As I watched a new favorite, Disney's Meet the Robinsons, last night, something stood out to me that I I hadn't necessarily noticed before: the phrase "Keep Moving Forward."

In the film, "Keep Moving Forward" is the main character Cornelius's/Lewis's personal motto. In real life, however, it was first uttered by Walt Disney himself. He said: "We keep moving forward, opening new doors, and doing new things, because we're curious and curiosity keeps leading us down new paths."

When he said this, Mr. Disney was talking about the creative process. I feel that the "keep moving forward" part can be applied to our personal lives, as well.

We are a people who believe in eternal progression, with the ultimate goal that if we are faithful and strive earnestly to attain it, someday, somewhere down the line - definitely not in this lifetime - we can become like our Creator. Nevertheless, even though that ultimate goal is still a long way off, one of the reasons we're here on Earth is to progress as much as we can and to overcome our challenges.

I bring this up because I know more than a few people who have suffered terrible things such as the death of a loved one; a prolonged illness, be it mental, physical, or spiritual; the end of a romantic relationship; money problems; and other challenges and, as a result, have just stopped living. I can understand having difficulty with these things when it's been a few weeks or months, but when those months turn into years, it can be a real hindrance to our progression. And I honestly believe that one of the tests in this life is how we will respond to those blows and then choosing to move on with our lives, in spite of our sorrow. The Atonement was provided for us, in part, to help us do so.

As a wise person once said, "He who is obsessed with the past will wake up one day and find that he has a thousand yesterdays and no tomorrow."

Lehi also taught that we are here "to act for (ourselves) and not to be acted upon" (2 Nephi 2:26).

To my friends and acquaintances who are struggling, I say, don't give up! Keep moving forward. If you take two steps forward and one step backward today, you're still moving forward.

Also, I have a big head but small hands.

Sunday, May 15, 2011

Fourteen Things I've Learned in 14 Years

A couple of weeks ago, just prior to the dissolving of the Millstream Ward, I attended my final Ward Prayer meeting. I had signed up to give the thought for the evening, not knowing when I did so that it was going to be one of my last meetings with that good group of people.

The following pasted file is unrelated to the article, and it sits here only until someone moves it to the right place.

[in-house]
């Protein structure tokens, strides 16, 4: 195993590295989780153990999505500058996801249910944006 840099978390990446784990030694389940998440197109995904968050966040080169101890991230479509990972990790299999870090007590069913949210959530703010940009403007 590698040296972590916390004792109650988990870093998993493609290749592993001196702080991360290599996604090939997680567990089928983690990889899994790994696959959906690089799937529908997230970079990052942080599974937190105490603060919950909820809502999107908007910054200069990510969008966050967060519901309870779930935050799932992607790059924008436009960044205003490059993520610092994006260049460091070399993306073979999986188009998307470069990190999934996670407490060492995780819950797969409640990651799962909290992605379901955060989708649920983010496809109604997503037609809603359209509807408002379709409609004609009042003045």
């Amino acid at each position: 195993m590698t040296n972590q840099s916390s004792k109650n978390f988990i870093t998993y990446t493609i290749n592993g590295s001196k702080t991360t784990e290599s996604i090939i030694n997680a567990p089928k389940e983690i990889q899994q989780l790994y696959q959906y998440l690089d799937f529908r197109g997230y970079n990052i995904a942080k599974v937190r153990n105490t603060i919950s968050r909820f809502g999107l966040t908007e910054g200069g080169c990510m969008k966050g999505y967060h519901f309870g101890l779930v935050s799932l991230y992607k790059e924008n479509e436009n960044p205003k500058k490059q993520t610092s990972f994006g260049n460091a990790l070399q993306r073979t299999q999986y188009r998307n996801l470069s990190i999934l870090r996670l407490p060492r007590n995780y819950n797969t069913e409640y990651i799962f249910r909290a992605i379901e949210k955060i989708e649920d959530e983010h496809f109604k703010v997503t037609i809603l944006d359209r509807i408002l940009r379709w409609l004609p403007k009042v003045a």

At any rate, in preparing my thought, I did a lot of reflecting upon the many ward activities I had attended over the years and the things I had both observed and learned personally from those experiences. These 14 items are what I came up with, and I'm reposting them here after a few people requested copies. (No, I wasn't in the Millstream Ward for 14 years, but I have been home from my mission for that long; so there ya go.)

1. Moses 7:18: "And the Lord called his people Zion, because they were of one heart and one mind, and dwelt in righteousness; and there was no poor among them." I share this scripture because it pretty well reflects what my experience has been like in this ward. Fortunately, it's an environment we can help to create any and/or everywhere we go.

2. Be of the ward as well as in the ward. In other words, go to as many activities as you can. Why? Because even what appears to be the dullest activity can turn into something great; because there is something to be gained and there are friendships to be made. It's never ceased to amaze when I've witnessed a guy and a girl who have known each other for some time, perhaps years, and then they hit it off at a particular activity, and the rest of their story, as they say, is history. There are some who, for whatever reason, come to church every week but exit the building as soon as "amen" is said on the closing prayer, and they are never to be seen at the other activities during the week. As a result, they get nowhere near the same benefit from the ward and from the relationships to be gained as those who do attend everything they can.

3. An
ything worth doing is worth doing well. This is a lesson that, fortunately, I learned early on. I cite the example of Bishop Lake, whom I first knew as Bro. Lake, a counselor in the bishopric, when I joined the ward. He was part of my first bishopric, and I remember the looks on his and Bro. Ohlson's faces when that bishopric was released and a new one called - how they could not hold back the tears and really feeling the love that they had for each of us. I have tried to serve others with the same spirit over the years through all of the callings and assignments I've been given. My experience in the ward came full circle, in fact, when last year, Bro. Lake was called to be Bishop Lake.

4. You never know who’s watching you, so be the best you can be. When I was still in college, I took an Institute class at the U., and it wasn't until the semester was half over that I learned one of my classmates was not a member of the Church. Fortunately, the other members of the class and I had been pretty good examples to her, and at the end of the semester, she ended up getting baptized.

5. Make your goal the temple, or bust. One of my U. of U. Institute teachers, Bro. Forsyth, once taught a lesson on this subject, and he spoke of the differences between having goals of "getting married by age 30" or of "being worthy to be married in the temple by age 30." Over the years, I've seen people get married out of spite toward someone who has wronged them, out of desperation, or for other reasons, and I've seen others who have given up on waiting for a temple marriage and have settled for much less than that. But I've also seen those who have made marriage in the temple their goal, no matter what, be rewarded with that blessing, even when they've had to wait for the right person until age 28, 29, or 30 - or beyond.